Auxiliary heat is a backup source of heat for your HVAC system. It’s usually labeled “AUX” on your thermostat.
When your HVAC system’s heat pump can’t warm your home adequately, AUX heat kicks on to get the job done.
Your auxiliary heat shouldn’t stay on for very long because it requires a lot of energy to work. If your AUX heat is constantly running, you should call an HVAC professional to look at your system.
In this article, we’ll explore the ins and outs of auxiliary heating. By the end of it, you should know exactly how this function works in your home.
What is auxiliary heat on a thermostat?
As just stated, it’s basically a supplement heat source to your heat pump. Auxiliary heating keeps your home warm when your heat pump isn’t able to do so on its own. It remains on until your house has been heated up to the desired temperature.
AUX heat automatically turns on after your heat pump hasn’t reached the desired temperature for a set amount of time. This could be any amount of time between 5 and 20 minutes.
Most thermostats have pre-programmed AUX heat settings. These turn on automatically when certain conditions are met.
How AUX heat works
Heat pumps work through a process called heat transfer. Your heat pump brings in heat energy from outside through its refrigerant lines. Then it distributes throughout your home to warm your house.
A heat pump is considered a “first-stage” heating solution. That’s because it’s the primary source of heat for your home. AUX heat only turns on when a heat pump isn’t warming your home fast enough.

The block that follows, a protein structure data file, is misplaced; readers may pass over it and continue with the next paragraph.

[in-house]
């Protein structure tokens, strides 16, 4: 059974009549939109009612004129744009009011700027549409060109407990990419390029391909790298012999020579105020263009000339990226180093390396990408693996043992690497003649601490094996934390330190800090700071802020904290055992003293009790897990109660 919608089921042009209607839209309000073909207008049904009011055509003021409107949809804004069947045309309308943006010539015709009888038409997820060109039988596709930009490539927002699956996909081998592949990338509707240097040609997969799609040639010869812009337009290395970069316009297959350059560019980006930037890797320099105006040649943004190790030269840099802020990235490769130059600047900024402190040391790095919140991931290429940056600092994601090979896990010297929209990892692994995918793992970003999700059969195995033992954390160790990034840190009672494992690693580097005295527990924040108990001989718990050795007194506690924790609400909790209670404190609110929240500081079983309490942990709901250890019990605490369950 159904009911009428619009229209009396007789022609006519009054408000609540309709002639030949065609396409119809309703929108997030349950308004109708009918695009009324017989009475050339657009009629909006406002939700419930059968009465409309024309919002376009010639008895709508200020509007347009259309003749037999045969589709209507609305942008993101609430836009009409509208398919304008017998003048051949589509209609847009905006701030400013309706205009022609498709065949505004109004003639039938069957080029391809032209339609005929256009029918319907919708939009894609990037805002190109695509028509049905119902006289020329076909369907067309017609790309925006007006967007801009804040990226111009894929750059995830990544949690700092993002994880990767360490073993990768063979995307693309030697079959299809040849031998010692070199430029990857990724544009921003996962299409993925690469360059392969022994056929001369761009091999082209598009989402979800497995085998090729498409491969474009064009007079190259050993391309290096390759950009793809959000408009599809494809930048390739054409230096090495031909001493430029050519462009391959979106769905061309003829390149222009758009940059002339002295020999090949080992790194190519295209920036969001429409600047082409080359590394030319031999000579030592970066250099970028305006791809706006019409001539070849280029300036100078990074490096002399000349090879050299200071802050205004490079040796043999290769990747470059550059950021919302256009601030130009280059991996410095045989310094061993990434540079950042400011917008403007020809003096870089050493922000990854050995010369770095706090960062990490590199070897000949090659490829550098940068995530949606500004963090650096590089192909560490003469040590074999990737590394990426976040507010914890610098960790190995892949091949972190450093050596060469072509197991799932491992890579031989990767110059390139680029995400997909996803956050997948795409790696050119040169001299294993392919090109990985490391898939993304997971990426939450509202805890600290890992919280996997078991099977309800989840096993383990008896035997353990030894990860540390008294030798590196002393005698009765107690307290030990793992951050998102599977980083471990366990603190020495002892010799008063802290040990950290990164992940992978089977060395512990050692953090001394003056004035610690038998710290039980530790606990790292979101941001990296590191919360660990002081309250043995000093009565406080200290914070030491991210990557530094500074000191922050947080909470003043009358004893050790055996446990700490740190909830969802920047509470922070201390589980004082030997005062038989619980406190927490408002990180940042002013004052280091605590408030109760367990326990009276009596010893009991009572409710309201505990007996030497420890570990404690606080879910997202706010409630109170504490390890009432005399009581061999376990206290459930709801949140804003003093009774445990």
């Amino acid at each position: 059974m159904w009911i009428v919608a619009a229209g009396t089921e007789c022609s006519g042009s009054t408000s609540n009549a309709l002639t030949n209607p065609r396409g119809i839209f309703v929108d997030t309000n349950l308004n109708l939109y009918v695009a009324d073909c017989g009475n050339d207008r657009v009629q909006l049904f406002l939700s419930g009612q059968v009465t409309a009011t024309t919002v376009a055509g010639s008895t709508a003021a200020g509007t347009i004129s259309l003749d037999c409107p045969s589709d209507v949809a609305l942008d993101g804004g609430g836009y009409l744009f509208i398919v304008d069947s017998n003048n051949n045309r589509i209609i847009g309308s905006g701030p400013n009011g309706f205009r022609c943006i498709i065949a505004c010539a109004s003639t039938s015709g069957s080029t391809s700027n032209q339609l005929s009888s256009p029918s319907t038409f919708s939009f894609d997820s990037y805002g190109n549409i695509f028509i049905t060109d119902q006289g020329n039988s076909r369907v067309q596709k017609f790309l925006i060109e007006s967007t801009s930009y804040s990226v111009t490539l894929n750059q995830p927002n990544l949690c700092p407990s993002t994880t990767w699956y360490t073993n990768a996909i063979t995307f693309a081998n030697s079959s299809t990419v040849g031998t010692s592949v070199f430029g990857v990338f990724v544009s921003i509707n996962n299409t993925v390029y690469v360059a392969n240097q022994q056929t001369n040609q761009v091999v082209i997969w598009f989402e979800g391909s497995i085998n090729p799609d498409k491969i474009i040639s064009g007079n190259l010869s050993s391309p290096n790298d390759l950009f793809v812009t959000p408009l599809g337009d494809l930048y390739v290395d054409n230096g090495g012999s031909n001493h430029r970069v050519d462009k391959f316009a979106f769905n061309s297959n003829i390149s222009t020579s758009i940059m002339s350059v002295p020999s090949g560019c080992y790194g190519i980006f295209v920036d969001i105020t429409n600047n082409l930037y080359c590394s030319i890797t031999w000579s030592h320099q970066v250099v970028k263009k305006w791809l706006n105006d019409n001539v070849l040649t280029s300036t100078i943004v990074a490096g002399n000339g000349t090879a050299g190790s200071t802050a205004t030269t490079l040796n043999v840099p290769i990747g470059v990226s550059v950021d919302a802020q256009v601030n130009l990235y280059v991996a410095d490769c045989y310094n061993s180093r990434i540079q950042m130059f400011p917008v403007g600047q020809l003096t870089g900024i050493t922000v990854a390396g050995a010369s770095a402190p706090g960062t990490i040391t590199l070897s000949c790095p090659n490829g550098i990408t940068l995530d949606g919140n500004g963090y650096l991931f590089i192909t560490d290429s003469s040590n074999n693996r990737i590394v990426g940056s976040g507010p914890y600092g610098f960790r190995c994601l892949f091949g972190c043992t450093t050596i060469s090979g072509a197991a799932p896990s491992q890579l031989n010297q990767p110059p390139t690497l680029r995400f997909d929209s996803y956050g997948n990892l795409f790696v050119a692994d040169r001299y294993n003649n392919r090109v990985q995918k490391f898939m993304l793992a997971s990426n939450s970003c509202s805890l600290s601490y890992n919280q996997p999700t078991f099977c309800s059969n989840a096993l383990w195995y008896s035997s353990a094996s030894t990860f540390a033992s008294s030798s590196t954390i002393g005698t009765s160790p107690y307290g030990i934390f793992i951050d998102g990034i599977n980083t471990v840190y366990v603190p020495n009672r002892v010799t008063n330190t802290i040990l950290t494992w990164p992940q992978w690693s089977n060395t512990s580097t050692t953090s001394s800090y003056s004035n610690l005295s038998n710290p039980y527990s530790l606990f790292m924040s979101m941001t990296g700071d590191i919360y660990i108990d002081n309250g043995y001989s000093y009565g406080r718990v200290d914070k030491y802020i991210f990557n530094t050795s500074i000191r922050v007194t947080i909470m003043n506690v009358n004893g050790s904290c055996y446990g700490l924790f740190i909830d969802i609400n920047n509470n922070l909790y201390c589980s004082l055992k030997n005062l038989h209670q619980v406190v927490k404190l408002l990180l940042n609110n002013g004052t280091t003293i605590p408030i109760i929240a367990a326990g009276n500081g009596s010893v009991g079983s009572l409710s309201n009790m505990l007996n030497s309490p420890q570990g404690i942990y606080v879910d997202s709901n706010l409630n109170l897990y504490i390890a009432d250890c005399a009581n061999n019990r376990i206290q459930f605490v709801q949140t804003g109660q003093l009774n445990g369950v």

The power source behind auxiliary heating depends on the nature of your HVAC system. But it often comes from heat strips. This is made up of wire heating elements that warm up with electricity. It’s a more power-intensive form of heat designed to provide fast heating results.
Most systems also have supplemental heating. As well as electric resistance heating, these are things like:
- Gas backups
- Oil backups
- Hot-water backup systems
Heat pump vs. AUX heat
- Heat pumps absorb heat energy from outside your home. AUX heat uses warm air from the interior of your home.
- Auxiliary heat components are located inside your home. But most heat pumps are located outside of the home.
- Auxiliary heat is only designed to be used in limited circumstances. It’s 50% more expensive than using a heat pump, so it should never be a primary source of heat.
When AUX heat should turn on?
Auxiliary heating should only turn on in certain situations. We’ll cover the three most common below. If you find your AUX heat turning on outside of these situations consistently, your HVAC system likely needs repairs or maintenance.
☆ The temperature outside is below 35 degrees Fahrenheit
Heat pumps work by pulling warm air from outside into your home. When temperatures drop below 35, there isn’t enough warm air for them to work efficiently.
When this happens, your auxiliary heat will come on. It will stay on until either your home reaches the desired temperature or outdoor temperatures warm up.
☆ You’re trying to increase the temperature by more than 3 degrees
It can take some time for a heat pump to increase the temperature in your home. When you ask a heat pump to add more than 3 degrees to your internal temperature, AUX heat comes on.
That’s because your thermostat wants to make sure your home warms up in a timely manner. It uses AUX heat to make that happen when you want the temperature to go up by more than 3 degrees.
☆ Your heat pump is defrost mode
Defrost mode turns on when your heat pump gets covered in ice. This mode thaws the ice so that the heat pump can get back to its normal functioning.
Auxiliary heat comes on while this happens because your heat pump needs to defrost before it can resume warming your home. AUX heat should turn off once defrost mode is completed.
If you’re not sure whether your HVAC system is in defrost mode, here are some common signs to look for:
- Steam or water appearing on the outdoor part of the unit
- The outdoor fan stops running
- Your thermostat displays a blinking light
It’s usually not possible to change the AUX heat trigger point